It's an ISO 559. You can get the wheel (I did), but only with a 135mm hub. I needed a 126.
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Old 02-28-24, 12:51 PM
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Originally Posted by XxHaimBondxX
I'm kinda confused on the whole "kids" thing...Why not work until it's time to go to bed at adult time and sleep till morning?
Kids want stuff like dinner, butt wiping, zippering, help resolving conflicts, etc. I can do simple stuff like laundry or dishes with kids around, but not work on bikes.
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Old 02-28-24, 01:00 PM
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Originally Posted by ScottCommutes
Kids want stuff like dinner, butt wiping, zippering, help resolving conflicts, etc. I can do simple stuff like laundry or dishes with kids around, but not work on bikes.
seems like needy kids, but I'm just suggesting you stay up when they go to bed.
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Old 02-28-24, 01:35 PM
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Originally Posted by ScottCommutes
I have kids, so my window to really spread out with a bunch of bike parts and tools and chemicals is from midnight to 4am. That's half a day. I go to bed at 8pm with the kids and set an alarm for 12am. Afterwards, I sleep a little more before it's time to start the day.

Anyway, my rear wheel has been acting up for many thousands of miles. It's a 26" mountain bike wheel with a 126mm hub. I can't buy a new wheel, so I kept working on it.

After many hours, I finally got the wheel true, but that involved vice grips, changing out all the nipples, buying washers for the nipples, etc.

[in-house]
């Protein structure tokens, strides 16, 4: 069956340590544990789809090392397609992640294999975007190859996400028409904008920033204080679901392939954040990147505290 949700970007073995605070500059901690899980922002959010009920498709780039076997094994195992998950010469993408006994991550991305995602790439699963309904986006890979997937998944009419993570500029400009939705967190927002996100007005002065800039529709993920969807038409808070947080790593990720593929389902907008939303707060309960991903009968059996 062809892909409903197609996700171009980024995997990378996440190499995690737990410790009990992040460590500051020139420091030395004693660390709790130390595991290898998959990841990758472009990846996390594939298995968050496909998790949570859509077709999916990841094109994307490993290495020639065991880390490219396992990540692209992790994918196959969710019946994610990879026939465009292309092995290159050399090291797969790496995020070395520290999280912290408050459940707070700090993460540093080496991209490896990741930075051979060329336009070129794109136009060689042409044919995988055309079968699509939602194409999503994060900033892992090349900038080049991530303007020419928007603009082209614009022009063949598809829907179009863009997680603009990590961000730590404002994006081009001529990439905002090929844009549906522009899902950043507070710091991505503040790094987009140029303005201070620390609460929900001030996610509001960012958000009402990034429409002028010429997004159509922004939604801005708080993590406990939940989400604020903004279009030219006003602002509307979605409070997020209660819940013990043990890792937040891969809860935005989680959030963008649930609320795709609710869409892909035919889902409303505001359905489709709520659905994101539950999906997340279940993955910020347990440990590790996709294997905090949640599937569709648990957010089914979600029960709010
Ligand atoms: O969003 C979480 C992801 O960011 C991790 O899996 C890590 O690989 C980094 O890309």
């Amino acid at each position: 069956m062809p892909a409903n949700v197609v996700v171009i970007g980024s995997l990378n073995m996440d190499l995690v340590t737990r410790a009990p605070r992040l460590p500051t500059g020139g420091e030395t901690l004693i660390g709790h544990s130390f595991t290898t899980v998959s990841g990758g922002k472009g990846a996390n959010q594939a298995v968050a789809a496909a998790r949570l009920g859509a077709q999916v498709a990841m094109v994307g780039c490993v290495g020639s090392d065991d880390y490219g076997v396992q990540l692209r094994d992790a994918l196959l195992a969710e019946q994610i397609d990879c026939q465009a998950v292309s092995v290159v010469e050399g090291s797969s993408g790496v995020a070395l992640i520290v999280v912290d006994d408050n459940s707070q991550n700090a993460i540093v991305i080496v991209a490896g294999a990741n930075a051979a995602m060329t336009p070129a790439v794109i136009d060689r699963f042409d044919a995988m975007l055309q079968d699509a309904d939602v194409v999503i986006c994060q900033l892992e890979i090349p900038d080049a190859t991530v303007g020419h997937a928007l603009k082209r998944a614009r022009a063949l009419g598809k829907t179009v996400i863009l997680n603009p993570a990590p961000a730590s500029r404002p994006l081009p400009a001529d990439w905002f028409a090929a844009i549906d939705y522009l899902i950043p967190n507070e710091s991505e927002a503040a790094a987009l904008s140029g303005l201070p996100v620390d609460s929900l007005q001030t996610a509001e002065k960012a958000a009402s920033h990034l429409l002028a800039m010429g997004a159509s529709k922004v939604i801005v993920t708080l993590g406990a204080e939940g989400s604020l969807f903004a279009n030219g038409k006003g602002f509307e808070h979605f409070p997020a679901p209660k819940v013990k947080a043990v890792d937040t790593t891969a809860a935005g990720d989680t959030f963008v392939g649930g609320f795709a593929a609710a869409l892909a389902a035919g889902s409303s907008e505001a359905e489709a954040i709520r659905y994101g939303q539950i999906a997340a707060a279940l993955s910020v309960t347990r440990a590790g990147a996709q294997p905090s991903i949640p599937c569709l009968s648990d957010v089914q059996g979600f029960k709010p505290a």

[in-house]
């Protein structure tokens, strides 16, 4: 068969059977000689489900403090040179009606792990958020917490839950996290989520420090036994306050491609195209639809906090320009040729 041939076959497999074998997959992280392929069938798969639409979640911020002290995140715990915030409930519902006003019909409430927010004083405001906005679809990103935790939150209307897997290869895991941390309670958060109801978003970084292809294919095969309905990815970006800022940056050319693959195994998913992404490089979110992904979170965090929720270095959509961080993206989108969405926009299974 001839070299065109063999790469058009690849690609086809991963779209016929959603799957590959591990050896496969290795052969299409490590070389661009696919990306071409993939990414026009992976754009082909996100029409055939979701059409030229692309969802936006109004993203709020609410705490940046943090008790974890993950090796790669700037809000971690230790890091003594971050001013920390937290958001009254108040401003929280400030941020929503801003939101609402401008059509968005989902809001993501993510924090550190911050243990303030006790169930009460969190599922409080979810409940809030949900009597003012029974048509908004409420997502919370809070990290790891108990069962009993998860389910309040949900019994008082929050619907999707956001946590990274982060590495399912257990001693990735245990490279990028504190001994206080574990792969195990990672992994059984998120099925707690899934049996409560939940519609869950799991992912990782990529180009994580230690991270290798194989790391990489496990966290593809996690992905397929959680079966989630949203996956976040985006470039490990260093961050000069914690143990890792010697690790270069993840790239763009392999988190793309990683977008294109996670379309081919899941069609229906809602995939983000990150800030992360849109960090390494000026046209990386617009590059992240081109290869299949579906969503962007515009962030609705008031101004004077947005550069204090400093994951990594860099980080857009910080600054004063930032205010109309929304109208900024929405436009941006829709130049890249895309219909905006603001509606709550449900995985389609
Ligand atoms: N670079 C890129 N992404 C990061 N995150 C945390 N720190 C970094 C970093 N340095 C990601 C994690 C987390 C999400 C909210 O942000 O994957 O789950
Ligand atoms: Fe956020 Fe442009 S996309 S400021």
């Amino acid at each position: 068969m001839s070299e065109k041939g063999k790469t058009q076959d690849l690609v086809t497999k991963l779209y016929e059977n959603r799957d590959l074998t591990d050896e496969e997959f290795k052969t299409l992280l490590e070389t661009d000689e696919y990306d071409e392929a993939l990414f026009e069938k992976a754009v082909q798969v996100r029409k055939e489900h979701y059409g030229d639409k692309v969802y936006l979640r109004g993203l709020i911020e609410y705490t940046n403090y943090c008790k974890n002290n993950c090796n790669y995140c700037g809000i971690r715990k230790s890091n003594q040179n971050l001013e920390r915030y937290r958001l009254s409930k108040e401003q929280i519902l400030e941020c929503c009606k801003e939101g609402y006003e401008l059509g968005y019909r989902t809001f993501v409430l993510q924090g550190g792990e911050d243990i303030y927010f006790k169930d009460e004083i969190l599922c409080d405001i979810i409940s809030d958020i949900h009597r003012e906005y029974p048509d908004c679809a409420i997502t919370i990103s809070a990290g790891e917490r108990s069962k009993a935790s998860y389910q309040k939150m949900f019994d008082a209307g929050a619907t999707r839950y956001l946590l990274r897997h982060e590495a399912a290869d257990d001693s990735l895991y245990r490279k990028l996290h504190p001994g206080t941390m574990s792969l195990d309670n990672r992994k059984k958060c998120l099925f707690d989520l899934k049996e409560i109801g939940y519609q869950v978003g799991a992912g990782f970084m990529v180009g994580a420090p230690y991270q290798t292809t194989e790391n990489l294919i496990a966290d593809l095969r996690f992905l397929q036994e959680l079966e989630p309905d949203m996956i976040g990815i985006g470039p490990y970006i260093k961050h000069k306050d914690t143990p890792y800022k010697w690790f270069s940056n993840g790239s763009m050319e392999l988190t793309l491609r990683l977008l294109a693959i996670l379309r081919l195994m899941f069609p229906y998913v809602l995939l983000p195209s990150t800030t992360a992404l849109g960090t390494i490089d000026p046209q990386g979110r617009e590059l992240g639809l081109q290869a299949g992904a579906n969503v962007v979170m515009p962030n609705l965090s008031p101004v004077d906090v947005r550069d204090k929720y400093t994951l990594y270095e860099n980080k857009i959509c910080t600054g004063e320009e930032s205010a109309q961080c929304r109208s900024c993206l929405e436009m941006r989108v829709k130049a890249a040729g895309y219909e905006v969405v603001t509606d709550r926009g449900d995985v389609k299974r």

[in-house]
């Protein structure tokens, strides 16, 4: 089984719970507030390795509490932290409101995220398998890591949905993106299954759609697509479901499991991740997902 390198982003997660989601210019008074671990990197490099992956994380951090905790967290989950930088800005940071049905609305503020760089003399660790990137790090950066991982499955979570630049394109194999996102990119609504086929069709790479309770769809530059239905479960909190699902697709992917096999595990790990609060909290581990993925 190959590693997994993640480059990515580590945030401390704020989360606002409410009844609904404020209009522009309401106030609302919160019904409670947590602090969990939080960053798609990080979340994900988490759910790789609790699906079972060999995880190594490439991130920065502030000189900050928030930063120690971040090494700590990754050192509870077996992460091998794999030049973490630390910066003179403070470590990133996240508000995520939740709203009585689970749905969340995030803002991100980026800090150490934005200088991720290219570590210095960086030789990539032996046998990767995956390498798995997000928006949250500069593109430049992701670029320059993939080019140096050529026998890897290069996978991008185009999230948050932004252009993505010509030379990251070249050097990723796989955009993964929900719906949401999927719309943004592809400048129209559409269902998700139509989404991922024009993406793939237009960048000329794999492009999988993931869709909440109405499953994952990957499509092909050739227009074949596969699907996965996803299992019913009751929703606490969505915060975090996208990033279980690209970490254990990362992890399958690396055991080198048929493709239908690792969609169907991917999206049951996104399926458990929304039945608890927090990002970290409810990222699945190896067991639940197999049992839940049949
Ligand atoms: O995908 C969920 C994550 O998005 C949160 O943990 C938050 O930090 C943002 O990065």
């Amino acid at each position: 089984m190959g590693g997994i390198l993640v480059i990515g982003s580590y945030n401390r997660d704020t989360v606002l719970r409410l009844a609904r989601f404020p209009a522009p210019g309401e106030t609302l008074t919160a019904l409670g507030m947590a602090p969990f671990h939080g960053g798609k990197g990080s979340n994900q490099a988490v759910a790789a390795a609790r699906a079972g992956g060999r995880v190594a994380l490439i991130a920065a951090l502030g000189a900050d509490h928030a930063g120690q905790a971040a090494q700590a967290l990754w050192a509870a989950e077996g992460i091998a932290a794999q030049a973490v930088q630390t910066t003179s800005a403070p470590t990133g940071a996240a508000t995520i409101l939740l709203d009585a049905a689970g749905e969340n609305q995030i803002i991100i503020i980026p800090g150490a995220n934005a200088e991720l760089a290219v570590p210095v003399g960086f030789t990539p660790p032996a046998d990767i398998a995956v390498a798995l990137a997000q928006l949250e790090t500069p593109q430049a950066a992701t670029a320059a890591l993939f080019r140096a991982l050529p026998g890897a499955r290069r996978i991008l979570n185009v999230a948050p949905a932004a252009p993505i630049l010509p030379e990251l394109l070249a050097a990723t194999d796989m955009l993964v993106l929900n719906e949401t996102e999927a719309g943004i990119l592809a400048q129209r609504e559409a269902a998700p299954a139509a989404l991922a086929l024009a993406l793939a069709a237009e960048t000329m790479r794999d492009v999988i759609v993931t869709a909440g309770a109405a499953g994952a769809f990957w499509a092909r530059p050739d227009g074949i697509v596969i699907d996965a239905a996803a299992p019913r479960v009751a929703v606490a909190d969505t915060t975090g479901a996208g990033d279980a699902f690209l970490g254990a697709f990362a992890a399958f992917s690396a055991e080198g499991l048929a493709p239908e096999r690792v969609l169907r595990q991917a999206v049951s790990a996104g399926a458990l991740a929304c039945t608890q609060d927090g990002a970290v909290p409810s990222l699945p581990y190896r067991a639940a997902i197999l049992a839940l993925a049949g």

Next I replaced a bent axle. It is a bolt on axle with cups and cones, so pretty easy.

The next problem is that the bearings continue to loosen up on me. I tighten them about weekly.

Then I had another bent axle.

At some point, I began to see red flags that the dropouts were not aligned. The axle would sit in the derailleur "fork" on the right side, but to get the wheel in straight, the left side would be very close to the end of the dropout.

I got some string and ran it around the bike from one dropout to the other, but couldn't detect anything amiss.

I got a pair of 12"x3/8" threaded rods from Home Depot and bolted them tightly into the dropouts with nuts and washers. When I put the left threaded rod where the axle goes, the two rods met even neatly in the middle.

So here's the breakthrough. I had a brand new wheel with a 135mm hub, so I decided to use the threaded rod and nuts to stretch the bike apart 9mm to make it fit. That worked like crazy and solved all my wheel and hub issues. Next I decided to use my threaded rods to check the dropout alignment. As before, the rods met in the middle, but now the left side was closer to the center of the dropout - that was a concern that fixed itself.

The real breakthrough was when I got a long straightedge. I realized that even though my threaded rods were meeting perfectly in the center, they might not be parallel. I had 24" of threaded rod bolted to the bike and a 24" straightedge. I started looking for issues. I pushed the straightedge between the spokes and got under and around the bike and started really looking. I determined that the two rods were not parallel but rather meeting in the center at a slight angle. If I had installed a solid axle there, something would have had to bend to make it fit. So I used the leverage of the long threaded rods to bend the dropouts slightly into perfect alignment.

I still can't ride the bike, sadly, because 4am came and while I had a complete bike and even a good rear tire and brakes, the rear derailleur was completely out of adjustment and I needed sleep. I'll need another night to set my alarm to fix the derailleur.